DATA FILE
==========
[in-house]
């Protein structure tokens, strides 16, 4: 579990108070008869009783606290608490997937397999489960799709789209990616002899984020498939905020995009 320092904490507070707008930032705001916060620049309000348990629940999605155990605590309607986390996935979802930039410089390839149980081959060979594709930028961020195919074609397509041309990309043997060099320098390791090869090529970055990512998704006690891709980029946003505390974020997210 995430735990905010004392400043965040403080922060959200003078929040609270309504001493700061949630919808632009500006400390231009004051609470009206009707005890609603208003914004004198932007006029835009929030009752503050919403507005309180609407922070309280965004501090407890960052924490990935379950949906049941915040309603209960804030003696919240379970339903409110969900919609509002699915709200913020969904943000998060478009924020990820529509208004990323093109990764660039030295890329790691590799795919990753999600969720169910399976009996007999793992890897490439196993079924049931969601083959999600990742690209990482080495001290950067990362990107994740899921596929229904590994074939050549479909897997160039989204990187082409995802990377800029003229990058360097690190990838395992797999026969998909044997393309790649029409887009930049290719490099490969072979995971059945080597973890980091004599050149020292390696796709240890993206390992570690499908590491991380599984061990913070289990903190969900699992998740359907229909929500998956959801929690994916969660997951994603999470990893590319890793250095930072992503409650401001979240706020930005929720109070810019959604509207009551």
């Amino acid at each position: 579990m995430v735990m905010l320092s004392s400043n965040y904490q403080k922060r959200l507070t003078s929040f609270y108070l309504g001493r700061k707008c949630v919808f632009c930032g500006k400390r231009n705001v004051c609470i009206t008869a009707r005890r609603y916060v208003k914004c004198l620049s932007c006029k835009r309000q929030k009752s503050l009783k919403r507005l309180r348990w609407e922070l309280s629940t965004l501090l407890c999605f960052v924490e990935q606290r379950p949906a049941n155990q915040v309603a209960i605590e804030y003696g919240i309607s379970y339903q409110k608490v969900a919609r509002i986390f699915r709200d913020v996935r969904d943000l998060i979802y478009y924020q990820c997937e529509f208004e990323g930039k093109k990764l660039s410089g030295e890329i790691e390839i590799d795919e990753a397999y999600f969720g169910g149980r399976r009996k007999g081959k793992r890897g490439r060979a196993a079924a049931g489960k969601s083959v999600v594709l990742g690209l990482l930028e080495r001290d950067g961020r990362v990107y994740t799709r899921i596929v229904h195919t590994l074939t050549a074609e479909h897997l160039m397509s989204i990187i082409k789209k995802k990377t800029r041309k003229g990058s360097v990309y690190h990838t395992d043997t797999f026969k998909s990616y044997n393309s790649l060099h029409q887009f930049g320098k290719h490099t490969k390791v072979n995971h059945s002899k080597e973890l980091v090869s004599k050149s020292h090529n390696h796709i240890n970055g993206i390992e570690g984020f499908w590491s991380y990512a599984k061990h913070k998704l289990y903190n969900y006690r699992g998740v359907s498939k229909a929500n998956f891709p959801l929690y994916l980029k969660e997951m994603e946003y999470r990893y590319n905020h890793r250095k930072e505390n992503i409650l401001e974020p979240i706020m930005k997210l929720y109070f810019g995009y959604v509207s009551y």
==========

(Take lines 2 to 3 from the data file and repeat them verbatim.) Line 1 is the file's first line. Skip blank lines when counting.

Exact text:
């Protein structure tokens, strides 16, 4: 579990108070008869009783606290608490997937397999489960799709789209990616002899984020498939905020995009 320092904490507070707008930032705001916060620049309000348990629940999605155990605590309607986390996935979802930039410089390839149980081959060979594709930028961020195919074609397509041309990309043997060099320098390791090869090529970055990512998704006690891709980029946003505390974020997210 995430735990905010004392400043965040403080922060959200003078929040609270309504001493700061949630919808632009500006400390231009004051609470009206009707005890609603208003914004004198932007006029835009929030009752503050919403507005309180609407922070309280965004501090407890960052924490990935379950949906049941915040309603209960804030003696919240379970339903409110969900919609509002699915709200913020969904943000998060478009924020990820529509208004990323093109990764660039030295890329790691590799795919990753999600969720169910399976009996007999793992890897490439196993079924049931969601083959999600990742690209990482080495001290950067990362990107994740899921596929229904590994074939050549479909897997160039989204990187082409995802990377800029003229990058360097690190990838395992797999026969998909044997393309790649029409887009930049290719490099490969072979995971059945080597973890980091004599050149020292390696796709240890993206390992570690499908590491991380599984061990913070289990903190969900699992998740359907229909929500998956959801929690994916969660997951994603999470990893590319890793250095930072992503409650401001979240706020930005929720109070810019959604509207009551």
């Amino acid at each position: 579990m995430v735990m905010l320092s004392s400043n965040y904490q403080k922060r959200l507070t003078s929040f609270y108070l309504g001493r700061k707008c949630v919808f632009c930032g500006k400390r231009n705001v004051c609470i009206t008869a009707r005890r609603y916060v208003k914004c004198l620049s932007c006029k835009r309000q929030k009752s503050l009783k919403r507005l309180r348990w609407e922070l309280s629940t965004l501090l407890c999605f960052v924490e990935q606290r379950p949906a049941n155990q915040v309603a209960i605590e804030y003696g919240i309607s379970y339903q409110k608490v969900a919609r509002i986390f699915r709200d913020v996935r969904d943000l998060i979802y478009y924020q990820c997937e529509f208004e990323g930039k093109k990764l660039s410089g030295e890329i790691e390839i590799d795919e990753a397999y999600f969720g169910g149980r399976r009996k007999g081959k793992r890897g490439r060979a196993a079924a049931g489960k969601s083959v999600v594709l990742g690209l990482l930028e080495r001290d950067g961020r990362v990107y994740t799709r899921i596929v229904h195919t590994l074939t050549a074609e479909h897997l160039m397509s989204i990187i082409k789209k995802k990377t800029r041309k003229g990058s360097v990309y690190h990838t395992d043997t797999f026969k998909s990616y044997n393309s790649l060099h029409q887009f930049g320098k290719h490099t490969k390791v072979n995971h059945s002899k080597e973890l980091v090869s004599k050149s020292h090529n390696h796709i240890n970055g993206i390992e570690g984020f499908w590491s991380y990512a599984k061990h913070k998704l289990y903190n969900y006690r699992g998740v359907s498939k229909a929500n998956f891709p959801l929690y994916l980029k969660e997951m994603e946003y999470r990893y590319n905020h890793r250095k930072e505390n992503i409650l401001e974020p979240i706020m930005k997210l929720y109070f810019g995009y959604v509207s009551y």